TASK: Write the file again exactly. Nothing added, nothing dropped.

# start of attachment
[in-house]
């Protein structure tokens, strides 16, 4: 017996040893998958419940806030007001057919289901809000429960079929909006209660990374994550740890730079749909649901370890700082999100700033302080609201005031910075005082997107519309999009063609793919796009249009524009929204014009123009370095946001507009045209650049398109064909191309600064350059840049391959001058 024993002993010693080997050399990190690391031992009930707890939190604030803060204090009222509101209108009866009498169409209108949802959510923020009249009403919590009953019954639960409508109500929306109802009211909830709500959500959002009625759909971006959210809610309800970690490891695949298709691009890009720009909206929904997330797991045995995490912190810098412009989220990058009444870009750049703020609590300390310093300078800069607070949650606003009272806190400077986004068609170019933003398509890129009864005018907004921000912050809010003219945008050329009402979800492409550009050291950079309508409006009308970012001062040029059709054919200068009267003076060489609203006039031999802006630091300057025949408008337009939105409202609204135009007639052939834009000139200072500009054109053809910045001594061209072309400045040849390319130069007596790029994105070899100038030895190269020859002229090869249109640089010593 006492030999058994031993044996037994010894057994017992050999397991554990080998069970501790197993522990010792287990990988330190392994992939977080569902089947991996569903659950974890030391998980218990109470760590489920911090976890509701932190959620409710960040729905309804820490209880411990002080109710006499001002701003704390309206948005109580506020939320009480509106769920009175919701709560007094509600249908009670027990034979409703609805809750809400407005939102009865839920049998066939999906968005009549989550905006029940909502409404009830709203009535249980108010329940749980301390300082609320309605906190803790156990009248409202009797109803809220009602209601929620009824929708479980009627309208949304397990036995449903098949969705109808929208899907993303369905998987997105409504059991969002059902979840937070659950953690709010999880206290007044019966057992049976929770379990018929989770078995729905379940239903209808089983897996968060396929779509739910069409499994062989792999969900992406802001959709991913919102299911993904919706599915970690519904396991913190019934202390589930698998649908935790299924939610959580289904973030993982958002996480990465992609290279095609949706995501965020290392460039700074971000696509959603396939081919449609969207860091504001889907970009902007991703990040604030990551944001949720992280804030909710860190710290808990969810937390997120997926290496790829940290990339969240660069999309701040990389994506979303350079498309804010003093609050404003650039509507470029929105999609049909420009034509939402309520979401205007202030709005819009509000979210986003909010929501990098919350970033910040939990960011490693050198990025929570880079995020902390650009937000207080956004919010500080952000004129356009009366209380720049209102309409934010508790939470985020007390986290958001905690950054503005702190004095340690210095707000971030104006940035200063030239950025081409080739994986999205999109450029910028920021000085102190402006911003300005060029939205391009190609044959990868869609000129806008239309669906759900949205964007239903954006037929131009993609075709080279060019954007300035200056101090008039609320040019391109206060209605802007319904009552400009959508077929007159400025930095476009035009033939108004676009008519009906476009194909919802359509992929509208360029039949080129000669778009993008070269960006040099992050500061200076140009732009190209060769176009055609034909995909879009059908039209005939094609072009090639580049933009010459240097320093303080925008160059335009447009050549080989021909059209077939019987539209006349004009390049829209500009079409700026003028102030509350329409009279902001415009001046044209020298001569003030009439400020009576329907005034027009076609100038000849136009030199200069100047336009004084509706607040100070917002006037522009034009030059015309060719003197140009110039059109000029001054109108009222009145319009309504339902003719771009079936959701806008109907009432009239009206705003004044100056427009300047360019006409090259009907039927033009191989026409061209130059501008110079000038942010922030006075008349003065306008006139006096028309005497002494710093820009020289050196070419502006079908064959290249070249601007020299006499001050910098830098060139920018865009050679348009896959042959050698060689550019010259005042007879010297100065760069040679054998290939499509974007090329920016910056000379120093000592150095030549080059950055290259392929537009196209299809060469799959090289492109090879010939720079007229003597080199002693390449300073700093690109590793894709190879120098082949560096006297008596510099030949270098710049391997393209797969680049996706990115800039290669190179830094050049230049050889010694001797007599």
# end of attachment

[in-house]
């Protein structure tokens, strides 16, 4: 017996040893998958419940806030007001057919289901809000429960079929909006209660990374994550740890730079749909649901370890700082999100700033302080609201005031910075005082997107519309999009063609793919796009249009524009929204014009123009370095946001507009045209650049398109064909191309600064350059840049391959001058 024993002993010693080997050399990190690391031992009930707890939190604030803060204090009222509101209108009866009498169409209108949802959510923020009249009403919590009953019954639960409508109500929306109802009211909830709500959500959002009625759909971006959210809610309800970690490891695949298709691009890009720009909206929904997330797991045995995490912190810098412009989220990058009444870009750049703020609590300390310093300078800069607070949650606003009272806190400077986004068609170019933003398509890129009864005018907004921000912050809010003219945008050329009402979800492409550009050291950079309508409006009308970012001062040029059709054919200068009267003076060489609203006039031999802006630091300057025949408008337009939105409202609204135009007639052939834009000139200072500009054109053809910045001594061209072309400045040849390319130069007596790029994105070899100038030895190269020859002229090869249109640089010593 006492030999058994031993044996037994010894057994017992050999397991554990080998069970501790197993522990010792287990990988330190392994992939977080569902089947991996569903659950974890030391998980218990109470760590489920911090976890509701932190959620409710960040729905309804820490209880411990002080109710006499001002701003704390309206948005109580506020939320009480509106769920009175919701709560007094509600249908009670027990034979409703609805809750809400407005939102009865839920049998066939999906968005009549989550905006029940909502409404009830709203009535249980108010329940749980301390300082609320309605906190803790156990009248409202009797109803809220009602209601929620009824929708479980009627309208949304397990036995449903098949969705109808929208899907993303369905998987997105409504059991969002059902979840937070659950953690709010999880206290007044019966057992049976929770379990018929989770078995729905379940239903209808089983897996968060396929779509739910069409499994062989792999969900992406802001959709991913919102299911993904919706599915970690519904396991913190019934202390589930698998649908935790299924939610959580289904973030993982958002996480990465992609290279095609949706995501965020290392460039700074971000696509959603396939081919449609969207860091504001889907970009902007991703990040604030990551944001949720992280804030909710860190710290808990969810937390997120997926290496790829940290990339969240660069999309701040990389994506979303350079498309804010003093609050404003650039509507470029929105999609049909420009034509939402309520979401205007202030709005819009509000979210986003909010929501990098919350970033910040939990960011490693050198990025929570880079995020902390650009937000207080956004919010500080952000004129356009009366209380720049209102309409934010508790939470985020007390986290958001905690950054503005702190004095340690210095707000971030104006940035200063030239950025081409080739994986999205999109450029910028920021000085102190402006911003300005060029939205391009190609044959990868869609000129806008239309669906759900949205964007239903954006037929131009993609075709080279060019954007300035200056101090008039609320040019391109206060209605802007319904009552400009959508077929007159400025930095476009035009033939108004676009008519009906476009194909919802359509992929509208360029039949080129000669778009993008070269960006040099992050500061200076140009732009190209060769176009055609034909995909879009059908039209005939094609072009090639580049933009010459240097320093303080925008160059335009447009050549080989021909059209077939019987539209006349004009390049829209500009079409700026003028102030509350329409009279902001415009001046044209020298001569003030009439400020009576329907005034027009076609100038000849136009030199200069100047336009004084509706607040100070917002006037522009034009030059015309060719003197140009110039059109000029001054109108009222009145319009309504339902003719771009079936959701806008109907009432009239009206705003004044100056427009300047360019006409090259009907039927033009191989026409061209130059501008110079000038942010922030006075008349003065306008006139006096028309005497002494710093820009020289050196070419502006079908064959290249070249601007020299006499001050910098830098060139920018865009050679348009896959042959050698060689550019010259005042007879010297100065760069040679054998290939499509974007090329920016910056000379120093000592150095030549080059950055290259392929537009196209299809060469799959090289492109090879010939720079007229003597080199002693390449300073700093690109590793894709190879120098082949560096006297008596510099030949270098710049391997393209797969680049996706990115800039290669190179830094050049230049050889010694001797007599």